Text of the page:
The Common Good

Listen for the Groaning; Then Worship!

It was a Sabbath day. I wound my 10-year-old Subaru through the hairpin twists of the Angeles Crest Highway. With each turn I rose up above the city … farther away from the smog, the horns, the rage that pulsed through the roads, farther from the worship bands that were really auditioning every Sunday for the music mogul who just might be in the audience, far away from Starbucks and Target, far away until I reached my secret spot. I got out of the car and sat on the warm hood, overlooking a great ravine.

Beautiful.

Silence …

Then … I heard the birds … then water trickling over rocks.

“Worship,” I thought. “That’s what I want to do.”

So, I opened my mouth and sang my favorite worship song.

I love you Lord

And I lift my voice

To worship you

Oh, my soul

Rejoice.

Take joy my king

In what you hear

And I suddenly had the strange feeling that I was not alone. I felt it. I felt creation worshiping with me.

Psalm 96:11-13a says:

Let the heavens be glad, and let the earth rejoice;
let the sea roar, and all that fills it;
let the field exult, and everything in it.
Then shall all the trees of the forest sing for joy
before the Lord;

How about that? David felt it, too.

And as I worshiped I realized creation wasn’t singing with me. I had entered into creation’s ongoing worship of God!

But Scripture speaks of another utterance of nature — a groaning. (Romans 8:19-22) Even as creation worships, it bears the weight of our sin. Our addiction to consumption, our oil drills and oil spills, and our depleted uranium bullets whizzing through theaters of war in countries ravaged, torn apart — both the people and the land. Creation is groaning, even as the trees lift their branches heavenward in worship.

The Genesis 2 story of creation offers a profound picture of humanity’s relationship with the rest of creation in the beginning. In Genesis 2:15 God called humanity to till and keep the Garden of Eden. The Hebrew word for “till” (‘abad) is also translated “to serve” (as a bond servant). The Hebrew word for “keep” (shamar) is most accurately translated “to protect.” Thus, we were called to serve and protect the rest of creation. In the very beginning of our existence, we related to the land as its servants — its protectors. That relationship was full of care, nurture, security, and selfless service.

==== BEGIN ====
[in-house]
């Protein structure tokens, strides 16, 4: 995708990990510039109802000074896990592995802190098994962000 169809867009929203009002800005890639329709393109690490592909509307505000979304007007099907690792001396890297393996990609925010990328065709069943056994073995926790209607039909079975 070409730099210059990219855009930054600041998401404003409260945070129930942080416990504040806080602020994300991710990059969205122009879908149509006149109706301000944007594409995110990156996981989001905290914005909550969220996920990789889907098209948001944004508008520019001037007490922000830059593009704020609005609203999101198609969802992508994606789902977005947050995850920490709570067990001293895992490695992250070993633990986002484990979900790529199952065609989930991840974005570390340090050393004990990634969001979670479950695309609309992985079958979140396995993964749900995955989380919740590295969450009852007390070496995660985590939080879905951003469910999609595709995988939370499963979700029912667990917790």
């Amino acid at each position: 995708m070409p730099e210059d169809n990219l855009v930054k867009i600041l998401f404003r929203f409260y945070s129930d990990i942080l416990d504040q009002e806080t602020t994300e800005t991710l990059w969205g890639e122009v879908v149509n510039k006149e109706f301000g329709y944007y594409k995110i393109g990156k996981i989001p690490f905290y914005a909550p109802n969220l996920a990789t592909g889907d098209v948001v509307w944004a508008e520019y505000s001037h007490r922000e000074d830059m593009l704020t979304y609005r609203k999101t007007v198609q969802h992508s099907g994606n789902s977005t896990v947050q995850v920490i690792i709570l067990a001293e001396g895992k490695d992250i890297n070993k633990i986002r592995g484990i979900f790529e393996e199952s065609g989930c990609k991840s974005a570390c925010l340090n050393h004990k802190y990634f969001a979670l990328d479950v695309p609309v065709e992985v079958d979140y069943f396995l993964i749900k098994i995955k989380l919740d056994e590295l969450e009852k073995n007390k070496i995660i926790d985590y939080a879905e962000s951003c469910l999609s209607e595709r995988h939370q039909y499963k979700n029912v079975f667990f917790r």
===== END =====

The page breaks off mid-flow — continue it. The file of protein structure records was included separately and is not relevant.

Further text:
Then came the Fall. Humanity grabbed at its own peace and creation was cursed. The story goes: the man and woman took of the tree and ate and the animals were cursed and the land was cursed. And hundreds of generations later we are still grabbing at our own kind of peace —

Think: Keystone Pipeline

Think: West Virginia oil spill.

Think: Coal ash spill in North Carolina.

Consider the fish we were supposed to be protecting and serving.

Consider the fowl and the frogs now belly up, heads sunk beneath black sludge.

Consider the cancer — oh, the cancer — creeping up and taking over whole communities, black communities, brown communities, poor white communities, artist communities, farming communities … until finally oil giants demand “Not in my back yard.”

Remember the wars we’ve fought just to fill our cars.

I remember watching a soldier in an interview at the start of the Iraq War. He was proud. He was strong. He was determined to fight for his country. The reporter asked him how he felt about the war. I’ll never forget what he said … and how he said it: “I’m proud to be an American! And if I have to come over here and die for my country — die to keep a few cents off the receipt at the gas tank. (Awkward pause) I’m willing to do that.” (Silence) He just stared into space.

And creation is groaning.

There will come a time when the earth will “bring forth its shoots, and as a garden causes what is sown in it to spring up, so the Lord God will cause justice and praise to spring up before all the nations.” (Isaiah 61:11)

There will come a time when: “Truth will spring up from the ground, and justice will look down from the sky. The Lord will give what is good, and our land will yield its increase. Justice will go before him, and will make a path for his steps.” (Psalm 85:10-13)

And there will come a time when: “they shall beat their spears into pruning hooks; nation shall not lift up sword against nation, neither shall they learn war any more; but they shall all sit under their own vines and under their own fig trees, and no one shall make them afraid; for the mouth of the Lord of hosts has spoken.” (Micah 4:4)

And Jesus entered the desert — the wilderness, the place of wandering, the barren place, the place where the curse is everywhere, the groaning place.

And Creator God in the flesh walked on cursed land and God felt the groans.

And Jesus left the wilderness and entered the synagogue and opened the book to Isaiah 61 and said, “It’s on!” (my paraphrase)

That is what Lent is about.

It is the hinge point of history.

In the barren place the curse is confronted and God reminds us of the promise. This earth will “bring forth its shoots.”

And so creation worships!

Listen for the groans that come forth from the ground this Lenten season.

Then emerge from that barren place worshiping!

Lisa Sharon Harper is senior director of mobilizing for Sojourners and the author of Left, Right, and Christ: Evangelical Faith in Politics and Evangelical Does Not Equal Republican…or Democrat .

This post was featured in Sojourners' monthly Faith in Action newsletter, which you can join by clicking here.

 

Image: Environmental pollution, Mikhail Kolesnikov / Shutterstock.com
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